After 3 months, several Lumad still cannot go home
After 3 months, several Lumad still cannot go home
The Lakbayanis are supposed to cap off the annual Lakbayan during the commemoration of declaration of Martial Law. Some 3 months since they came to Metro Manila, however, and the Lumads have still not gone home.

MANILA, Philippines – On Monday morning, October 9, students confidently stood outside as they sang the national anthem with pride during the flag raising ceremony. Later, they trooped to their classrooms to start their day at school.

It was a typical scene in a school setting, but the circumstances behind it were nothing ordinary. 

More than a hundred Lumad students, along with their teachers, attended class at the makeshift classroom opened for them in the University of the Philippines Diliman (UP Diliman). Their parents were camped at university.

The Lakbayanis were supposed to cap off the annual Lakbayan in late September during the commemoration of declaration of Martial Law. Some 3 months since they came to Metro Manila, however, the Lumad have still not gone home.

Most of them have no houses to go back to. 

“Kahit pa no’ng July, naka gear na sana umuwi ‘yong mga Lumad. Hindi makauwi ‘yong mga Lumad students dahil sa threat na pag bomba ng kanilang mga schools. Kung uuwi sila, ma s-suspend din ‘yong pag-aaral nila,” said Save Our Schools Network Mindanao spokesperson Rius Valle. 

(The Lumad were supposed to go home in July, but they couldn’t go home due to the threat of bombing their schools. If they go home, their classes will be suspended.) 

According to Valle, they came all the way to Manila to personally tell the president about their concerns. They hoped President Rodrigo Duterte would lift martial law in Mindanao soon.  (WATCH: The love-hate relationship between Duterte and the Lumad)

‘Continued harassment’ 

“During Lakbayan, hindi humihinto ‘yong pag atake. Actually after immediately ng Lakbayan, nakabalita kami sa mga Lumad communities sa North Cotabato at Compostella Valley province na may aerial bombings na nangyari,” he added. 

(The attacks did not stop during the Lakbayan. Immediately after Lakbayan, we heard news from Lumad communities in North Cotabato and Compostella Valley province that there were aerial bombings.)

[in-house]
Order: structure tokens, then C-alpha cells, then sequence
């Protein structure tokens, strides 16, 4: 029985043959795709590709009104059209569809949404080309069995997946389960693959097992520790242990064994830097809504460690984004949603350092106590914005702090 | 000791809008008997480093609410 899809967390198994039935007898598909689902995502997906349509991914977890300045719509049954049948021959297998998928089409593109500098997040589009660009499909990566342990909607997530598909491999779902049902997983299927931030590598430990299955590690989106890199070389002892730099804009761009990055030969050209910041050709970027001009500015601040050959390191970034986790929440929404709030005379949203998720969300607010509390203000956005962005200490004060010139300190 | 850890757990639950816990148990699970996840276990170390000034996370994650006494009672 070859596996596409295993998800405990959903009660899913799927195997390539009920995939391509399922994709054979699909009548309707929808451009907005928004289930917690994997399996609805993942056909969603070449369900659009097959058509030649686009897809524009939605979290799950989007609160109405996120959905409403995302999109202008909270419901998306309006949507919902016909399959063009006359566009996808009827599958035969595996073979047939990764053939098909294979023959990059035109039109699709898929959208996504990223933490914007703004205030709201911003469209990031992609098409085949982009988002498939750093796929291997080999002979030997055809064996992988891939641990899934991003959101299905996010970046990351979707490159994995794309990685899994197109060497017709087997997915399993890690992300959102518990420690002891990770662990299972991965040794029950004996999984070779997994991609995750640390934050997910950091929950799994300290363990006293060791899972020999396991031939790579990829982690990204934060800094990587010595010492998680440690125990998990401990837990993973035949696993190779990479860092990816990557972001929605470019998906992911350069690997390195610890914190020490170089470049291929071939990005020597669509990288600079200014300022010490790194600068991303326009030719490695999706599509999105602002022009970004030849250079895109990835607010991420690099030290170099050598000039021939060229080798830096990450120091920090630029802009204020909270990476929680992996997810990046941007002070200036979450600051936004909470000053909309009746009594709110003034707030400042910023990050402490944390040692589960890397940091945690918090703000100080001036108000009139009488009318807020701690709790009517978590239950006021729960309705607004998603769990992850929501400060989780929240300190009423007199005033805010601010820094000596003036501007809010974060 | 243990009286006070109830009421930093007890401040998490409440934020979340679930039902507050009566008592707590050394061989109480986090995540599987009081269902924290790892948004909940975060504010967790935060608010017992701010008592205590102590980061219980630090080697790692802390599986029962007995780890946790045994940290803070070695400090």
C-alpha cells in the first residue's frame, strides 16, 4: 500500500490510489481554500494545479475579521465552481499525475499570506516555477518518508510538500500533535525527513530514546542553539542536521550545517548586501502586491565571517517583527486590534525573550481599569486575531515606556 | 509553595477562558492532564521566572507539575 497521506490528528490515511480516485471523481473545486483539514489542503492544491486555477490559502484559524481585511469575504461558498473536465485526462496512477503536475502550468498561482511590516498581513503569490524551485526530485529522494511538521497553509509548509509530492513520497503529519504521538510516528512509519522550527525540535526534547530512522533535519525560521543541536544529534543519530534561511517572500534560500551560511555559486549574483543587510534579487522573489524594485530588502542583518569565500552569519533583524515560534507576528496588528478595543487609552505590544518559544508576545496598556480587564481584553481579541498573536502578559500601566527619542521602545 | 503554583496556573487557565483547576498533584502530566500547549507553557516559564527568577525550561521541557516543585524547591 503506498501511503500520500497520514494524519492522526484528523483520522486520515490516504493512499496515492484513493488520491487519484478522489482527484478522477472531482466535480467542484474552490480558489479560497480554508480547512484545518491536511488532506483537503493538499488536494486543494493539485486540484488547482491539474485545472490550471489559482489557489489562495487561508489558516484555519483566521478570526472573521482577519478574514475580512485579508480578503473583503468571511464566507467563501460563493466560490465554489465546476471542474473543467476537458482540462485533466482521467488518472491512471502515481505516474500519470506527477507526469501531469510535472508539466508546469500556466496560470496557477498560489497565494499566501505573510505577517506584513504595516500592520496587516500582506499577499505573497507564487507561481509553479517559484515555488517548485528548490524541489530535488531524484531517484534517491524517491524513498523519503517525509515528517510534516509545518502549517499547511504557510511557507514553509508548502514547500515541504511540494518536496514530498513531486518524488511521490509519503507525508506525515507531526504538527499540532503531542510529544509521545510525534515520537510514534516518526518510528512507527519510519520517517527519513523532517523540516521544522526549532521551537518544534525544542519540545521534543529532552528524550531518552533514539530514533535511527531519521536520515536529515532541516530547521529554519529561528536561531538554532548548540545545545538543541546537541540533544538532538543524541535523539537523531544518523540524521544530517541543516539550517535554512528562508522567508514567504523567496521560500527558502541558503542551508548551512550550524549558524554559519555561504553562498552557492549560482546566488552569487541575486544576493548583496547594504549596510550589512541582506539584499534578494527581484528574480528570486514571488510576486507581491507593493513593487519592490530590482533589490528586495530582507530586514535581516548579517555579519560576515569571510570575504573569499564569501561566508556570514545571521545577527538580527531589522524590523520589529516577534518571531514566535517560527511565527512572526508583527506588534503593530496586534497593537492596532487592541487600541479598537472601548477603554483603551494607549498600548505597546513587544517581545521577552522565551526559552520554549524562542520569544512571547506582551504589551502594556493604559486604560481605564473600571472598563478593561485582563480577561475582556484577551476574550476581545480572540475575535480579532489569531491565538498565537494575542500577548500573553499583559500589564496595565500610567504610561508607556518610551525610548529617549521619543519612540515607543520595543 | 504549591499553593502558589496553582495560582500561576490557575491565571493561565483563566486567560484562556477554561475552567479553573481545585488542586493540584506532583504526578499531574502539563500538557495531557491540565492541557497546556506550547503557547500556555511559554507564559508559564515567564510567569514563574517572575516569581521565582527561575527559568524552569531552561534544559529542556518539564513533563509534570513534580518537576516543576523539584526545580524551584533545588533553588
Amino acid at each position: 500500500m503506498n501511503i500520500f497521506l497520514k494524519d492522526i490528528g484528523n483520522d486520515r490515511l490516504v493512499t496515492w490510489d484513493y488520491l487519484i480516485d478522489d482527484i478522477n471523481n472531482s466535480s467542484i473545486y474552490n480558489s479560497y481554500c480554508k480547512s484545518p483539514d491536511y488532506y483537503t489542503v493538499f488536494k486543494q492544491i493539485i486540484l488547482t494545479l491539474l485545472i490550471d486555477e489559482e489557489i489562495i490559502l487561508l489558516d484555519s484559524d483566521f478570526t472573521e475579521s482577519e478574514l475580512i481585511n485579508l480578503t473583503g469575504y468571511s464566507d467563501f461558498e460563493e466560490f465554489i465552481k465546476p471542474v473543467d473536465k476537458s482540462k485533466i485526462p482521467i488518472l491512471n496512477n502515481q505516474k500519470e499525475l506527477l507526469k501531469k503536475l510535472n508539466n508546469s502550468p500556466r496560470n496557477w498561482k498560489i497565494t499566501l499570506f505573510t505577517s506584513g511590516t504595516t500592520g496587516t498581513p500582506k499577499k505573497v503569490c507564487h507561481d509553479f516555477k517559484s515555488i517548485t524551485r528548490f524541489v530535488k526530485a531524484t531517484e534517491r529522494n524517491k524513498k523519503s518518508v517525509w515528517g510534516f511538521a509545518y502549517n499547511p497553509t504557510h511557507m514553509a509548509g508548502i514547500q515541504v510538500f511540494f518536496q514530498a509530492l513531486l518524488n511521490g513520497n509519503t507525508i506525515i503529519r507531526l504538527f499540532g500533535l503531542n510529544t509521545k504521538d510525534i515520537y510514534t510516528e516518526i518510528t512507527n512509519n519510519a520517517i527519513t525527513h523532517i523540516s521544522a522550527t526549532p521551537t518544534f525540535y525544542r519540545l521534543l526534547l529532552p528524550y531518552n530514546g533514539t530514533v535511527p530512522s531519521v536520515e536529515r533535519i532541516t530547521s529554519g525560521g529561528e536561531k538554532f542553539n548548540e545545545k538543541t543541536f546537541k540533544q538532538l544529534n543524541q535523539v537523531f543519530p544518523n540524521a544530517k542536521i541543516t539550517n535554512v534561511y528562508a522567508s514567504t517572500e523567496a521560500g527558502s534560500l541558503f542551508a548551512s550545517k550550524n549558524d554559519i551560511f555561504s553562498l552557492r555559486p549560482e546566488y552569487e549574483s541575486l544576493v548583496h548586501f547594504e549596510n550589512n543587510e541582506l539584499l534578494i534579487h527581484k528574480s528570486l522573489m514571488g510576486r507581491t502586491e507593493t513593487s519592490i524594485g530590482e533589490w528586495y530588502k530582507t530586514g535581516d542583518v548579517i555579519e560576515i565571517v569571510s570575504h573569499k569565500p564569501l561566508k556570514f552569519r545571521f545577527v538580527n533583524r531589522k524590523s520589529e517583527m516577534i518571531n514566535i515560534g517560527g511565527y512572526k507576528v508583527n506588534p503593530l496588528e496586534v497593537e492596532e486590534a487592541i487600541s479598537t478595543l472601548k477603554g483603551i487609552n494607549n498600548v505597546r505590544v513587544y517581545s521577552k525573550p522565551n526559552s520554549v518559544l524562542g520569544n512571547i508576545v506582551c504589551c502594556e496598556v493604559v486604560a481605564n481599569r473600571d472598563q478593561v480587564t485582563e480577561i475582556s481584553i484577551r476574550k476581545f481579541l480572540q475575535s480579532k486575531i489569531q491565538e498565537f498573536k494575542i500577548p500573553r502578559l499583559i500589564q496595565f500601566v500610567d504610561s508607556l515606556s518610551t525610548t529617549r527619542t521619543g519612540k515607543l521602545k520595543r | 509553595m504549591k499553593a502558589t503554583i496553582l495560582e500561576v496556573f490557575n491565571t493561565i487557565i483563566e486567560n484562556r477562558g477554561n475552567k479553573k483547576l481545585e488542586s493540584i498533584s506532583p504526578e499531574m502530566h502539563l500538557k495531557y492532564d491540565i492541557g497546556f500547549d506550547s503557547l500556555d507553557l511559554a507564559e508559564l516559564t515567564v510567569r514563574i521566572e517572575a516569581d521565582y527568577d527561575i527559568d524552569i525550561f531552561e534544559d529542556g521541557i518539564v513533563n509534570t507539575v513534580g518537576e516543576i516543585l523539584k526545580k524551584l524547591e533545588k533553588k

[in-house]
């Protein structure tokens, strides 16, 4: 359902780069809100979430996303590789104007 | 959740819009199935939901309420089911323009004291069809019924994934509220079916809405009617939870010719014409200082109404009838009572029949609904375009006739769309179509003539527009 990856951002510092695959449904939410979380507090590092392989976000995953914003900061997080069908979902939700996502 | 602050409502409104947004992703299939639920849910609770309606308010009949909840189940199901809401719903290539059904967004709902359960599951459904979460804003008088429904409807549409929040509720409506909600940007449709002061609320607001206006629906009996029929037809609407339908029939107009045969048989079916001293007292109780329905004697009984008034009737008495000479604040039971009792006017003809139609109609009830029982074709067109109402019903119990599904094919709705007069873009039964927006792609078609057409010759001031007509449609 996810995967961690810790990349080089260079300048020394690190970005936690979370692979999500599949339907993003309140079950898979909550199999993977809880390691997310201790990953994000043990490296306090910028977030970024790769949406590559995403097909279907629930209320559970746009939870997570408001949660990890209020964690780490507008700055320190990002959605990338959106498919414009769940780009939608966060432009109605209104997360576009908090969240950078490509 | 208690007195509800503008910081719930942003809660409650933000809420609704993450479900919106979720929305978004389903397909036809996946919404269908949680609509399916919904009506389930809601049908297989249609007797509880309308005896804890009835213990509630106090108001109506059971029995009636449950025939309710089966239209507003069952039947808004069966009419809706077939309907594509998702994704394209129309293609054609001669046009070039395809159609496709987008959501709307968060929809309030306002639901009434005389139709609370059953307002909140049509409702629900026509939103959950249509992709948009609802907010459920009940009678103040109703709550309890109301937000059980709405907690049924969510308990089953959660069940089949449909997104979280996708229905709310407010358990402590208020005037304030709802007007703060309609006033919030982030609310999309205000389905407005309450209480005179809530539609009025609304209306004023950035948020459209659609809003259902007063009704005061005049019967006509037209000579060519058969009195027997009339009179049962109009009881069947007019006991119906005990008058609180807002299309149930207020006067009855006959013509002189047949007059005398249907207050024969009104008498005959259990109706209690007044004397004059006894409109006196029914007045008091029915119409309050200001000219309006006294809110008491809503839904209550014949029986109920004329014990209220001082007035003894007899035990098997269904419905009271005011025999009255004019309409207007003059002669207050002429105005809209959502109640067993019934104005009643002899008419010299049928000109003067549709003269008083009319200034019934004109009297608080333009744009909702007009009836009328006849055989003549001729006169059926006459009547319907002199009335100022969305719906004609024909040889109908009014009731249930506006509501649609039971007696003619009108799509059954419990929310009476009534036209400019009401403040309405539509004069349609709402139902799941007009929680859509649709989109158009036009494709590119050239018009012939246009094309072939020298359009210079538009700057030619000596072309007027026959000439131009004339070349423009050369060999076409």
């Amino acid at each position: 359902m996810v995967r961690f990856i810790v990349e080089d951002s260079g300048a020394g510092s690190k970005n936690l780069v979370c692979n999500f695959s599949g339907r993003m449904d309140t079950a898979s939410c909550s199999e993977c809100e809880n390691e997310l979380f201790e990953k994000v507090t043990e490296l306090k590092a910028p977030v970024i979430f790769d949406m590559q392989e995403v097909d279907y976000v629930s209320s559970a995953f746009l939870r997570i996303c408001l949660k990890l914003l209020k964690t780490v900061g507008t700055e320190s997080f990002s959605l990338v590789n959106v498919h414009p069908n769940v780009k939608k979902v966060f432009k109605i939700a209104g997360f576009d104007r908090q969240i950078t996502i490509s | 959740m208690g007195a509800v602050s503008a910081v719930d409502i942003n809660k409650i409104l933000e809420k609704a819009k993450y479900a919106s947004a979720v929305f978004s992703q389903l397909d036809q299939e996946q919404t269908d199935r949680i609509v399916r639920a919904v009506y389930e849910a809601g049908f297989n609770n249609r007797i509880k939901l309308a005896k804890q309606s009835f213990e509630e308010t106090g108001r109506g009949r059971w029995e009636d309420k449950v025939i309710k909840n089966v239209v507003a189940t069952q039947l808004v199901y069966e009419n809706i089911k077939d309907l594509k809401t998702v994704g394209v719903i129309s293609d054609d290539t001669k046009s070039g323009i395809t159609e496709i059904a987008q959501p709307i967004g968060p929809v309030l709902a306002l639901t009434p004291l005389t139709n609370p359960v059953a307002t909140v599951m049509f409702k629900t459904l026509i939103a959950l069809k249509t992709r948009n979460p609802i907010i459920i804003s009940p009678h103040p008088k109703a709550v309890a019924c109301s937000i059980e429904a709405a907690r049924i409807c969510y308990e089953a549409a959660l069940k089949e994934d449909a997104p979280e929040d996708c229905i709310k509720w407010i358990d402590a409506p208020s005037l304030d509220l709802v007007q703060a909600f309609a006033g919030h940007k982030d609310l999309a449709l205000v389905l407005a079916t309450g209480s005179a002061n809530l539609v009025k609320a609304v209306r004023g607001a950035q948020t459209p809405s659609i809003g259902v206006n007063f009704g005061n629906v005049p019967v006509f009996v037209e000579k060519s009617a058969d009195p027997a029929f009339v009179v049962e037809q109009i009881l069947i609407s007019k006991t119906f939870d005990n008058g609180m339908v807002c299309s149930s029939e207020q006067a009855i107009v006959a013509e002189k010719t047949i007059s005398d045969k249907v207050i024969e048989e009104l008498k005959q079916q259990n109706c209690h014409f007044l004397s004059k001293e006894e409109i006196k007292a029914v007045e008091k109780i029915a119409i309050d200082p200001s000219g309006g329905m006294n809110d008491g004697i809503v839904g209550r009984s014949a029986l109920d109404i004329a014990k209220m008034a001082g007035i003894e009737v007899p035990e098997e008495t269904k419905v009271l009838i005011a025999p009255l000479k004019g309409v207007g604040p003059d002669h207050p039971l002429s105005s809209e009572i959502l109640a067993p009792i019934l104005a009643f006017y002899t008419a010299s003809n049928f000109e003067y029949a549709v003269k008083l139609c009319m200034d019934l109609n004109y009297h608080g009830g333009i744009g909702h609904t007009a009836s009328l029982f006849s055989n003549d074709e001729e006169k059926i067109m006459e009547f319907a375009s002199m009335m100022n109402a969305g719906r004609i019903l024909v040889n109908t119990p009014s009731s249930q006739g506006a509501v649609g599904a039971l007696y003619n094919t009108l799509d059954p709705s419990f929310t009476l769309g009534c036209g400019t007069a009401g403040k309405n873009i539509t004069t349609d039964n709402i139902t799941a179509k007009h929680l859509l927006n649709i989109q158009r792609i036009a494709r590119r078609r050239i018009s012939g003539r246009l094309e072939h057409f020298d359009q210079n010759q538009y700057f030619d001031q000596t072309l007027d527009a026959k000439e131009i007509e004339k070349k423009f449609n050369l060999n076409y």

The group also reported two teachers along with 7 community leaders were harassed by soldiers in Sarangani and South Cotabato in two separate incidents. (INFOGRAPHIC: Who are the Lumad?)

Around 300 individuals from Talaingod, Davao del Norte also evacuated their homes due to reported military and paramilitary attacks in their villages. (READ: What the Lumad are fighting for)

Bakwit school 

The ‘bakwit’ school that was built for the Lumad in UP Diliman was something distinct according to Valle. 

The Lumad students are not the only ones who learn but also the people from Metro Manila. They aim to teach their culture to the volunteers who immerse with the children and the community. 

Some education majors also visit their site in Diliman to do practice teaching with the Lumad children. The community has been very welcoming and the volunteers often have positive feedback about their experiences, especially with the children. 

During the classes, the Lumad children who were at their senior high school also taught their parents about basic literacy and numbers. 

A call to end martial law 

“Pangunahing panawagan namin ay ang pagtigil sa martial law. Dahil pina-igting nito ang militarisasyon.” (Our primary call is to stop martial law because it heightens militarization.) 

Cases of attacks have heightened due to the proclamation of martial law in the region of Mindanao, says Valle. 

They are calling out, asking their fellow Filipinos to help them campaign for the lifting of martial law in their areas. – with reports from Danielle Nakpil/